As I Try To Figure Out What Wronski Thought ‘Pi’ Was


A couple weeks ago I shared a fascinating formula for π. I got it from Carl B Boyer’s The History of Calculus and its Conceptual Development. He got it from Józef Maria Hoëne-Wronski, early 19th-century Polish mathematician. His idea was that an absolute, culturally-independent definition of π would come not from thinking about circles and diameters but rather this formula:

\pi = \frac{4\infty}{\sqrt{-1}}\left\{ \left(1 + \sqrt{-1}\right)^{\frac{1}{\infty}} -  \left(1 - \sqrt{-1}\right)^{\frac{1}{\infty}} \right\}

Now, this formula is beautiful, at least to my eyes. It’s also gibberish. At least it’s ungrammatical. Mathematicians don’t like to write stuff like “four times infinity”, at least not as more than a rough draft on the way to a real thought. What does it mean to multiply four by infinity? Is arithmetic even a thing that can be done on infinitely large quantities? Among Wronski’s problems is that they didn’t have a clear answer to this. We’re a little more advanced in our mathematics now. We’ve had a century and a half of rather sound treatment of infinitely large and infinitely small things. Can we save Wronski’s work?

Start with the easiest thing. I’m offended by those \sqrt{-1} bits. Well, no, I’m more unsettled by them. I would rather have \imath in there. The difference? … More taste than anything sound. I prefer, if I can get away with it, using the square root symbol to mean the positive square root of the thing inside. There is no positive square root of -1, so, pfaugh, away with it. Mere style? All right, well, how do you know whether those \sqrt{-1} terms are meant to be \imath or its additive inverse, -\imath ? How do you know they’re all meant to be the same one? See? … As with all style preferences, it’s impossible to be perfectly consistent. I’m sure there are times I accept a big square root symbol over a negative or a complex-valued quantity. But I’m not forced to have it here so I’d rather not. First step:

\pi = \frac{4\infty}{\imath}\left\{ \left(1 + \imath\right)^{\frac{1}{\infty}} -  \left(1 - \imath\right)^{\frac{1}{\infty}} \right\}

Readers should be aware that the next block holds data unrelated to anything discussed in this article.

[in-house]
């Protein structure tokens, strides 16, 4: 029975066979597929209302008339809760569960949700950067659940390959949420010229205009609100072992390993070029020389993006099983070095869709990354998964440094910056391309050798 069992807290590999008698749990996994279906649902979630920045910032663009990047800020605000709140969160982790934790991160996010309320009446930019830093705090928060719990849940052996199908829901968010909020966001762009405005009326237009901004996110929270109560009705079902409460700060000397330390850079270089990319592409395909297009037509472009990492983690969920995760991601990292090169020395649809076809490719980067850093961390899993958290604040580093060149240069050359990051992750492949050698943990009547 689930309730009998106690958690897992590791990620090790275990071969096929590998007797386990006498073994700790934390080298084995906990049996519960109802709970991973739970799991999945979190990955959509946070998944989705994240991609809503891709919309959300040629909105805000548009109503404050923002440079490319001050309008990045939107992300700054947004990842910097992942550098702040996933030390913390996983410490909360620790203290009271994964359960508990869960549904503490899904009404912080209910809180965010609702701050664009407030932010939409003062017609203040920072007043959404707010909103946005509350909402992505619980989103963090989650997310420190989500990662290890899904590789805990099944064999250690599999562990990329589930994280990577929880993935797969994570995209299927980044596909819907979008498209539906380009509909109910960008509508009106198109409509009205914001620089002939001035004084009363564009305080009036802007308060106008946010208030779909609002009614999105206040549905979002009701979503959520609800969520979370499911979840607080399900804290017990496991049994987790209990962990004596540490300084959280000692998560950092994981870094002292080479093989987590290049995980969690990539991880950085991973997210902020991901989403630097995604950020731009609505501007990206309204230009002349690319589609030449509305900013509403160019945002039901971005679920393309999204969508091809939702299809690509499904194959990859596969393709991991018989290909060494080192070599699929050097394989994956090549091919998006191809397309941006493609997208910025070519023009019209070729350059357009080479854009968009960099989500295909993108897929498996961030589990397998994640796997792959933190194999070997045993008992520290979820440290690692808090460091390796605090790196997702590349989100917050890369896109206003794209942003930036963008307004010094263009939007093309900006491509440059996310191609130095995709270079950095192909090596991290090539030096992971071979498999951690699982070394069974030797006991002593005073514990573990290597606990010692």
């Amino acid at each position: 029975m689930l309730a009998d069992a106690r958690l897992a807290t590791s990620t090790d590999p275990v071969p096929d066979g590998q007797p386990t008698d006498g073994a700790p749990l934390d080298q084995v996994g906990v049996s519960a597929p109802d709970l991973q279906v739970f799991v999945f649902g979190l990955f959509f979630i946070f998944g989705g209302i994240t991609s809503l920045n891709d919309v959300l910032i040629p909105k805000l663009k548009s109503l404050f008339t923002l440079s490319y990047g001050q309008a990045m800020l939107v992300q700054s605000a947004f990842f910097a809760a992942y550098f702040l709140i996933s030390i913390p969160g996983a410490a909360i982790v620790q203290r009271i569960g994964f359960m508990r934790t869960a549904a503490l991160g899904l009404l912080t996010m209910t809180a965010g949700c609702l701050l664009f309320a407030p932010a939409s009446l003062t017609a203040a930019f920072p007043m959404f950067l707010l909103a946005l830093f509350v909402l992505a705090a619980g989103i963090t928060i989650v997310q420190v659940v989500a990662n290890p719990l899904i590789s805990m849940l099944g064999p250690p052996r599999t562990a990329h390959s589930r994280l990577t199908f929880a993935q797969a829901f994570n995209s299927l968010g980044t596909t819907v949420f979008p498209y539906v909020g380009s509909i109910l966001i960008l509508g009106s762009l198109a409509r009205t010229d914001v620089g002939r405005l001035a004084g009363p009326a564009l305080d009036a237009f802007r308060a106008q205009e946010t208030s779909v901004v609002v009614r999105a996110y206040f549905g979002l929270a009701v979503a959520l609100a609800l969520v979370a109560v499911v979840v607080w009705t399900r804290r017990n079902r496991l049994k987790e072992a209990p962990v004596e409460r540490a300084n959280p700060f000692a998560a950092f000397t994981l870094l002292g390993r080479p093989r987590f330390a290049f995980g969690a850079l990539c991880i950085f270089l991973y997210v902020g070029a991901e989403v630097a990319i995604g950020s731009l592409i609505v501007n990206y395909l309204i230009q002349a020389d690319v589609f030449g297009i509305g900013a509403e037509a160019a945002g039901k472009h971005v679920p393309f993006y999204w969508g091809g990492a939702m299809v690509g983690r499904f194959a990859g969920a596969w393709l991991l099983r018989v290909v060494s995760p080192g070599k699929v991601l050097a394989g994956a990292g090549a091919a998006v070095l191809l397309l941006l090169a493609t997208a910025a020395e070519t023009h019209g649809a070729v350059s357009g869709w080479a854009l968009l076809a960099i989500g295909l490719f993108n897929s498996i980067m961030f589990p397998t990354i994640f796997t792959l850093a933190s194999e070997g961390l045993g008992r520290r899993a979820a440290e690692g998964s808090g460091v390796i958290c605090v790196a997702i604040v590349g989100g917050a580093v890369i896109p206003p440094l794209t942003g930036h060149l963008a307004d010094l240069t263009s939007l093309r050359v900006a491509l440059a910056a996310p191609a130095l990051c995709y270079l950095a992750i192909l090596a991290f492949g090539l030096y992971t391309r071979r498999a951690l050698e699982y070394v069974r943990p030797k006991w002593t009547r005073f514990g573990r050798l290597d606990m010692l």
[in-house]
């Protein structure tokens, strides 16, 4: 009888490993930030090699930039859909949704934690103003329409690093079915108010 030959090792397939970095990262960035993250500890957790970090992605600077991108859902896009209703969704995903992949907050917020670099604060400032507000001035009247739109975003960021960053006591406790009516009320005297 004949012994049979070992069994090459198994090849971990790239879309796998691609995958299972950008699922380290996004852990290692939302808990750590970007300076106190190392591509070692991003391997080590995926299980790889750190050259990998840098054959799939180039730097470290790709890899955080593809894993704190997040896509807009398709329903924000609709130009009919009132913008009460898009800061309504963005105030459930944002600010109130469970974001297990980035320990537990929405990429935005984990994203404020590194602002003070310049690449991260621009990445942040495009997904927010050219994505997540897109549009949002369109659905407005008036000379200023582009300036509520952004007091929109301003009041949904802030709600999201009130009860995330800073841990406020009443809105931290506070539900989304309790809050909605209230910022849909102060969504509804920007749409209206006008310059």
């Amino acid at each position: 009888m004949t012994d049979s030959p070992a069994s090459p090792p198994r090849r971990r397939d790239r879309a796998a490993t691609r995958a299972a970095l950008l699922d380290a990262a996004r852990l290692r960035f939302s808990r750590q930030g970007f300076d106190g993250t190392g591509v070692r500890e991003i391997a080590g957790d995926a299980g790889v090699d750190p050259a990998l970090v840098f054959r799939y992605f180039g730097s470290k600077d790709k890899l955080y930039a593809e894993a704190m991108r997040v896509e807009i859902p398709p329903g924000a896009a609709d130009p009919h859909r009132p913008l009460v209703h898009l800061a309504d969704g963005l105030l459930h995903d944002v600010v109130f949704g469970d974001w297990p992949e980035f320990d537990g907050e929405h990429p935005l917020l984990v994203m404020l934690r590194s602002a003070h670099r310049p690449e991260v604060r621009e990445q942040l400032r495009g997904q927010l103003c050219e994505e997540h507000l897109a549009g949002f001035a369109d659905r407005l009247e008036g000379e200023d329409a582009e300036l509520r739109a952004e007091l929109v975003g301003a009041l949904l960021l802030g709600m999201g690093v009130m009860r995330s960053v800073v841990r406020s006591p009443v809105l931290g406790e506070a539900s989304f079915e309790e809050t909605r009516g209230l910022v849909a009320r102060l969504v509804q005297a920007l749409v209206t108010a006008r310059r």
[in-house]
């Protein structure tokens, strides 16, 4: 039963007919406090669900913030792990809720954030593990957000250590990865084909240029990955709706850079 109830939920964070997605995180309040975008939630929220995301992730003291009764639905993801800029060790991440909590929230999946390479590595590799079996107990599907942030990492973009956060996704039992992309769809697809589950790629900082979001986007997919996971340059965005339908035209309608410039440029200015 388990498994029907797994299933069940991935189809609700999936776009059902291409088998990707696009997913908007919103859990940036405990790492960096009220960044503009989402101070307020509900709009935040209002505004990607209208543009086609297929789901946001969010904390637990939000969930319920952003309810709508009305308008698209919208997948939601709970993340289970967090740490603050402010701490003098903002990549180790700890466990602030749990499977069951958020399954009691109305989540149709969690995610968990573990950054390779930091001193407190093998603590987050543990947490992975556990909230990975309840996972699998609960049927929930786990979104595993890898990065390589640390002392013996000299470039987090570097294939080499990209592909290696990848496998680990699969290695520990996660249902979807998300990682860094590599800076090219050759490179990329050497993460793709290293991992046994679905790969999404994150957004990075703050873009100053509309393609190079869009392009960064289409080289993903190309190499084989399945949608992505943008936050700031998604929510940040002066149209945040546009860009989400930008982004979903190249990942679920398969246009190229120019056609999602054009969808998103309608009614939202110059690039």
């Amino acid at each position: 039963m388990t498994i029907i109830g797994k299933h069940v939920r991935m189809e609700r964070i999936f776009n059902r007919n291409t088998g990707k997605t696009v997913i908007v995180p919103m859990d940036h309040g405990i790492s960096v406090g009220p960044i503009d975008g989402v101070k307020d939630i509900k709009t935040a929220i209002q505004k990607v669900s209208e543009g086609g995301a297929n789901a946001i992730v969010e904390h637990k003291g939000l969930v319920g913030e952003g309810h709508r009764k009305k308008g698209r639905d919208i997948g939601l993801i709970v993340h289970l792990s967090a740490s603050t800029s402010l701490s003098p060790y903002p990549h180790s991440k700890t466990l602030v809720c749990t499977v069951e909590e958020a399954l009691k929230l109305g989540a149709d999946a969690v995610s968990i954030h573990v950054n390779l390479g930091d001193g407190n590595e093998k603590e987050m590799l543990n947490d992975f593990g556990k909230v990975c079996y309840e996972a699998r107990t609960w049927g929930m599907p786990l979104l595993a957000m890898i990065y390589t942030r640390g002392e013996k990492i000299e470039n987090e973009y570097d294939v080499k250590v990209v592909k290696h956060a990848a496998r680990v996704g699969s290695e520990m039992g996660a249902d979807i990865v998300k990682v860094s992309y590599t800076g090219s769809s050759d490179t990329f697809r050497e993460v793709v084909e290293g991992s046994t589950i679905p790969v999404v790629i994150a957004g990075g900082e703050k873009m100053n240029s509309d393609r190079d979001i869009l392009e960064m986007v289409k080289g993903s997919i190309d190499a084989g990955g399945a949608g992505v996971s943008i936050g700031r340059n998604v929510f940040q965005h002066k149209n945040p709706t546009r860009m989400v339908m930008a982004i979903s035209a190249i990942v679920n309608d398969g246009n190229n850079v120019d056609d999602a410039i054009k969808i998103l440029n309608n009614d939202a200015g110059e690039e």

Also dividing by \imath is the same as multiplying by -\imath so the second easy step gives me:

\pi = -4 \imath \infty \left\{ \left(1 + \imath\right)^{\frac{1}{\infty}} -  \left(1 - \imath\right)^{\frac{1}{\infty}} \right\}

Now the hard part. All those infinities. I don’t like multiplying by infinity. I don’t like dividing by infinity. I really, really don’t like raising a quantity to the one-over-infinity power. Most mathematicians don’t. We have a tool for dealing with this sort of thing. It’s called a “limit”.

Mathematicians developed the idea of limits over … well, since they started doing mathematics. In the 19th century limits got sound enough that we still trust the idea. Here’s the rough way it works. Suppose we have a function which I’m going to name ‘f’ because I have better things to do than give functions good names. Its domain is the real numbers. Its range is the real numbers. (We can define functions for other domains and ranges, too. Those definitions look like what they do here.)

I’m going to use ‘x’ for the independent variable. It’s any number in the domain. I’m going to use ‘a’ for some point. We want to know the limit of the function “at a”. ‘a’ might be in the domain. But — and this is genius — it doesn’t have to be. We can talk sensibly about the limit of a function at some point where the function doesn’t exist. We can say “the limit of f at a is the number L”. I hadn’t introduced ‘L’ into evidence before, but … it’s a number. It has some specific set value. Can’t say which one without knowing what ‘f’ is and what its domain is and what ‘a’ is. But I know this about it.

Pick any error margin that you like. Call it ε because mathematicians do. However small this (positive) number is, there’s at least one neighborhood in the domain of ‘f’ that surrounds ‘a’. Check every point in that neighborhood other than ‘a’. The value of ‘f’ at all those points in that neighborhood other than ‘a’ will be larger than L – ε and smaller than L + ε.

Yeah, pause a bit there. It’s a tricky definition. It’s a nice common place to crash hard in freshman calculus. Also again in Intro to Real Analysis. It’s not just you. Perhaps it’ll help to think of it as a kind of mutual challenge game. Try this.

  1. You draw whatever error bar, as big or as little as you like, around ‘L’.